Jul 02 2014

Daily News Flash with Rahul Mahajan on NSA Surveillance, African Union Vote on Immunity, and Hong Kong’s Pro-Democracy Movement

Uprising’s guest expert Rahul Mahajan, a sociologist and news analyst and author of Full Spectrum Dominance: US Power in Iraq and Beyond, analyzes today’s news headlines:

Newly released documents from Edward Snowden reveal that a FISA court authorized the NSA to spy on almost all the nations of the world. The Washington Post published an exposé on how, “Virtually no foreign government is off-limits for the National Security Agency, which has been authorized to intercept information “concerning” all but four countries.” Those four are Britain, Canada, Australia and New Zealand, which together with the US, are part of a sinister sounding group called Five Eyes. While the NSA’s reach was known before, these new documents show, “a far more elastic authority than previously known” Meanwhile, a five member federal panel appointed by President Obama endorsed, with minimal reservations, the legality of the NSA’s programs. Click here for the Washington Post article about the NSA story, and here for an Al Jazeera story on the federal panel.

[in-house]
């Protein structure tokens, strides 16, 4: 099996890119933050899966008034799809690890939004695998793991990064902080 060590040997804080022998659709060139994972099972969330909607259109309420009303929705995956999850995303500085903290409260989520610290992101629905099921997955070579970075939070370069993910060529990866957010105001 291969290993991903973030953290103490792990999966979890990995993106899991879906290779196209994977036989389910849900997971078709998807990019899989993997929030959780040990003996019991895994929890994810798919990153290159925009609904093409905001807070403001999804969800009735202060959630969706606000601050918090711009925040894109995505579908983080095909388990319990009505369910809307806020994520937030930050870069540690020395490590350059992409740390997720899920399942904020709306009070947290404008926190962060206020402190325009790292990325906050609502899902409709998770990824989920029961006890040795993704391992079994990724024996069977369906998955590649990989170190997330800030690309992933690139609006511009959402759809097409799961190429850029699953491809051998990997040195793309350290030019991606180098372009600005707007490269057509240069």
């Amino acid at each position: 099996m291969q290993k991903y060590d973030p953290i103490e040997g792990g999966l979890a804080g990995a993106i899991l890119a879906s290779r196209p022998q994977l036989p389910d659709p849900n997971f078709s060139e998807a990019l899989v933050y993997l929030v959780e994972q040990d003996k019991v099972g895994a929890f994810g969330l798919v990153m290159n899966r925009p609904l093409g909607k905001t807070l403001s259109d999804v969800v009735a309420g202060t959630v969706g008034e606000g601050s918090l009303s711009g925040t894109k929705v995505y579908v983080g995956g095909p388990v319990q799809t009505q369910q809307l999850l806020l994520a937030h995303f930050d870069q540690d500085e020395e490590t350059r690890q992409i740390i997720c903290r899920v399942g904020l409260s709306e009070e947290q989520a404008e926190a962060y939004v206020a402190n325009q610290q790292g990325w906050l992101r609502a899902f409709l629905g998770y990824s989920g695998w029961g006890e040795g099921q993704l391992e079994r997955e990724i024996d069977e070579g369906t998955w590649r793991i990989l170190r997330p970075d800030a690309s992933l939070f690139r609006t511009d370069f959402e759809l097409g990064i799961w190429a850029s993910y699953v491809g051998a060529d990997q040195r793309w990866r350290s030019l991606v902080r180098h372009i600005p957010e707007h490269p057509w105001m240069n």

Members of the African Union passed an amendment at a summit meeting in Equatorial Guinea late last week, to give themselves immunity from prosecution for genocide and crimes against humanity by the newly established African Court of Justice and Human Rights. The Associated Press reports that “News of the vote was imparted obliquely in a statement on Monday night about the summit outcomes.” A spokesperson for Amnesty International called the vote, “a backward step in the fight against impunity and a betrayal of victims of serious violations of human rights.” The timing of the decision is notable, given that several African heads of state are facing charges at the International Criminal Court at the Hague. The ICC has for years faced accusations of prejudice against African leaders, singling them out for crimes while ignoring the actions of Western leaders. Click here for an AP report on the story.

Political turmoil in Hong Kong has drawn attention to that city’s growing anger toward China. Following a vote to have greater control over democratic institutions, hundreds of thousands of people among Hong Kong’s 7 million strong population have been protesting. Hong Kong is under a special administrative rule by China. The latest protests, which were organized by a group calling itself Occupy Central, resulted in over 500 people being arrested. Click here for a USA Today article about the story.

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